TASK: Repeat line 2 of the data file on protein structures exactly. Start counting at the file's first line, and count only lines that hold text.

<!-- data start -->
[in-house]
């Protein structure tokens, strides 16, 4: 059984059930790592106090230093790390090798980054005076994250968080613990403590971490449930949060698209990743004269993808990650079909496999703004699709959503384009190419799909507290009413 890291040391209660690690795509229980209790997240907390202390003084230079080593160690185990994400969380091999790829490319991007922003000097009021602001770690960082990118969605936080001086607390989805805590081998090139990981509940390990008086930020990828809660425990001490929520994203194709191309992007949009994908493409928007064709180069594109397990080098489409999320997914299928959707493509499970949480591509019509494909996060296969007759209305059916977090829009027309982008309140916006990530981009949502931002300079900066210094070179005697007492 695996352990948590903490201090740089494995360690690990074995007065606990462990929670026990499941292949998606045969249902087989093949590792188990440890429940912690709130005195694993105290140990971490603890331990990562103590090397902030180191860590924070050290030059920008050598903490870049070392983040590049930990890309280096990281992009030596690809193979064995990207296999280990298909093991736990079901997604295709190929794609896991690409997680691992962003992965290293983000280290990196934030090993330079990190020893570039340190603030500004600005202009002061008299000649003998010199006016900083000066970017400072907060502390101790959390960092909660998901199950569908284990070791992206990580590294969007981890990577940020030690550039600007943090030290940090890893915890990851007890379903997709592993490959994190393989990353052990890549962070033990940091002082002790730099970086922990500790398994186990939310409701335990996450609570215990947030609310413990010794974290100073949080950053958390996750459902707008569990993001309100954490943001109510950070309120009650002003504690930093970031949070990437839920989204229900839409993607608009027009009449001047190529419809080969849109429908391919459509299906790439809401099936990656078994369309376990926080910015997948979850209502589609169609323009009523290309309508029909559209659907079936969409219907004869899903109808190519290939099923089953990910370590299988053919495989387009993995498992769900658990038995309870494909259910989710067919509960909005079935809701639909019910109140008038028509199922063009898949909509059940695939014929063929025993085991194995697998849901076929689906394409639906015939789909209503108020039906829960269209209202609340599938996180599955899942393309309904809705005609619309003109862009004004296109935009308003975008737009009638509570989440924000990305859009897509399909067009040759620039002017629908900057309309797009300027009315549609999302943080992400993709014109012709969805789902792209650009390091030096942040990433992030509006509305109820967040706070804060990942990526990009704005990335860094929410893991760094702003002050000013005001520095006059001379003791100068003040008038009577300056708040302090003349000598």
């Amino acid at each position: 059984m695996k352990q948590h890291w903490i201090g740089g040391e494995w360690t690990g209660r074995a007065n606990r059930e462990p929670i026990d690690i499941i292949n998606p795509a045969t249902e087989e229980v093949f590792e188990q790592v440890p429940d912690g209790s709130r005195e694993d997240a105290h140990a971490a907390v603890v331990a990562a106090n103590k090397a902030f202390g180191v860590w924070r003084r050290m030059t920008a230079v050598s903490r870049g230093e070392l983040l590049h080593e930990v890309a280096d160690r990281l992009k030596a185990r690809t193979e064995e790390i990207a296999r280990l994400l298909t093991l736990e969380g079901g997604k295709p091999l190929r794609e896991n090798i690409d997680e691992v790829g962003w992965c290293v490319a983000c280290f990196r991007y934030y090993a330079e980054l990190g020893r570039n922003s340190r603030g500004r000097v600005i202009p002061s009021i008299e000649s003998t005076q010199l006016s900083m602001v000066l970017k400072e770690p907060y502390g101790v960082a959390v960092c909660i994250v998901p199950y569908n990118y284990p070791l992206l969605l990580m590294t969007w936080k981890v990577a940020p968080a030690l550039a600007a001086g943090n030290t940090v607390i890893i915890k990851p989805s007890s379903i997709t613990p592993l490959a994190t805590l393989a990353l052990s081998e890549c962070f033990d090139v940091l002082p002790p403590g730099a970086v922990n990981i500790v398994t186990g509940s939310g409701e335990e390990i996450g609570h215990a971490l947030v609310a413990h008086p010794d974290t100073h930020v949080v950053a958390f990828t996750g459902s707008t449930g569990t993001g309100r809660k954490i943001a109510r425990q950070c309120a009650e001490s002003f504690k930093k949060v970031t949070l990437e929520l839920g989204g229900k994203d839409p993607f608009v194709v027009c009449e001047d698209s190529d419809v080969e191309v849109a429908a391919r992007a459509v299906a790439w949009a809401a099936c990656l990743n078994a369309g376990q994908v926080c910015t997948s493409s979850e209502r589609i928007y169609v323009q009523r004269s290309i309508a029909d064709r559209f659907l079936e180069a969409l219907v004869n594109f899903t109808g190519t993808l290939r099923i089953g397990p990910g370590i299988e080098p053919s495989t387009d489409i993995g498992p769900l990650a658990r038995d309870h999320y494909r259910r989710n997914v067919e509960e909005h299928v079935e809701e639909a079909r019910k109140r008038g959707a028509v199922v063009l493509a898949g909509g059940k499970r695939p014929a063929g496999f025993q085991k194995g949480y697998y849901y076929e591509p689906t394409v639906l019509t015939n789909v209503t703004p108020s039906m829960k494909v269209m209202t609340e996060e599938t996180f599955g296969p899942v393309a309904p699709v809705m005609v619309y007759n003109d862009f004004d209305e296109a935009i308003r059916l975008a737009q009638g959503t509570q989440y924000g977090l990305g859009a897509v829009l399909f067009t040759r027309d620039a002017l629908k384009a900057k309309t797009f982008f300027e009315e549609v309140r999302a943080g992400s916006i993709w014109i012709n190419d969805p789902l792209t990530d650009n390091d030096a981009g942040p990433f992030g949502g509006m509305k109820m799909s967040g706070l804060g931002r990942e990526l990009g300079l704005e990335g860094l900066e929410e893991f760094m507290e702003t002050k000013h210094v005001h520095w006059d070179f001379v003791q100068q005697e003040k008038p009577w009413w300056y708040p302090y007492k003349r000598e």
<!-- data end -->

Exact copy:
């Protein structure tokens, strides 16, 4: 059984059930790592106090230093790390090798980054005076994250968080613990403590971490449930949060698209990743004269993808990650079909496999703004699709959503384009190419799909507290009413 890291040391209660690690795509229980209790997240907390202390003084230079080593160690185990994400969380091999790829490319991007922003000097009021602001770690960082990118969605936080001086607390989805805590081998090139990981509940390990008086930020990828809660425990001490929520994203194709191309992007949009994908493409928007064709180069594109397990080098489409999320997914299928959707493509499970949480591509019509494909996060296969007759209305059916977090829009027309982008309140916006990530981009949502931002300079900066210094070179005697007492 695996352990948590903490201090740089494995360690690990074995007065606990462990929670026990499941292949998606045969249902087989093949590792188990440890429940912690709130005195694993105290140990971490603890331990990562103590090397902030180191860590924070050290030059920008050598903490870049070392983040590049930990890309280096990281992009030596690809193979064995990207296999280990298909093991736990079901997604295709190929794609896991690409997680691992962003992965290293983000280290990196934030090993330079990190020893570039340190603030500004600005202009002061008299000649003998010199006016900083000066970017400072907060502390101790959390960092909660998901199950569908284990070791992206990580590294969007981890990577940020030690550039600007943090030290940090890893915890990851007890379903997709592993490959994190393989990353052990890549962070033990940091002082002790730099970086922990500790398994186990939310409701335990996450609570215990947030609310413990010794974290100073949080950053958390996750459902707008569990993001309100954490943001109510950070309120009650002003504690930093970031949070990437839920989204229900839409993607608009027009009449001047190529419809080969849109429908391919459509299906790439809401099936990656078994369309376990926080910015997948979850209502589609169609323009009523290309309508029909559209659907079936969409219907004869899903109808190519290939099923089953990910370590299988053919495989387009993995498992769900658990038995309870494909259910989710067919509960909005079935809701639909019910109140008038028509199922063009898949909509059940695939014929063929025993085991194995697998849901076929689906394409639906015939789909209503108020039906829960269209209202609340599938996180599955899942393309309904809705005609619309003109862009004004296109935009308003975008737009009638509570989440924000990305859009897509399909067009040759620039002017629908900057309309797009300027009315549609999302943080992400993709014109012709969805789902792209650009390091030096942040990433992030509006509305109820967040706070804060990942990526990009704005990335860094929410893991760094702003002050000013005001520095006059001379003791100068003040008038009577300056708040302090003349000598």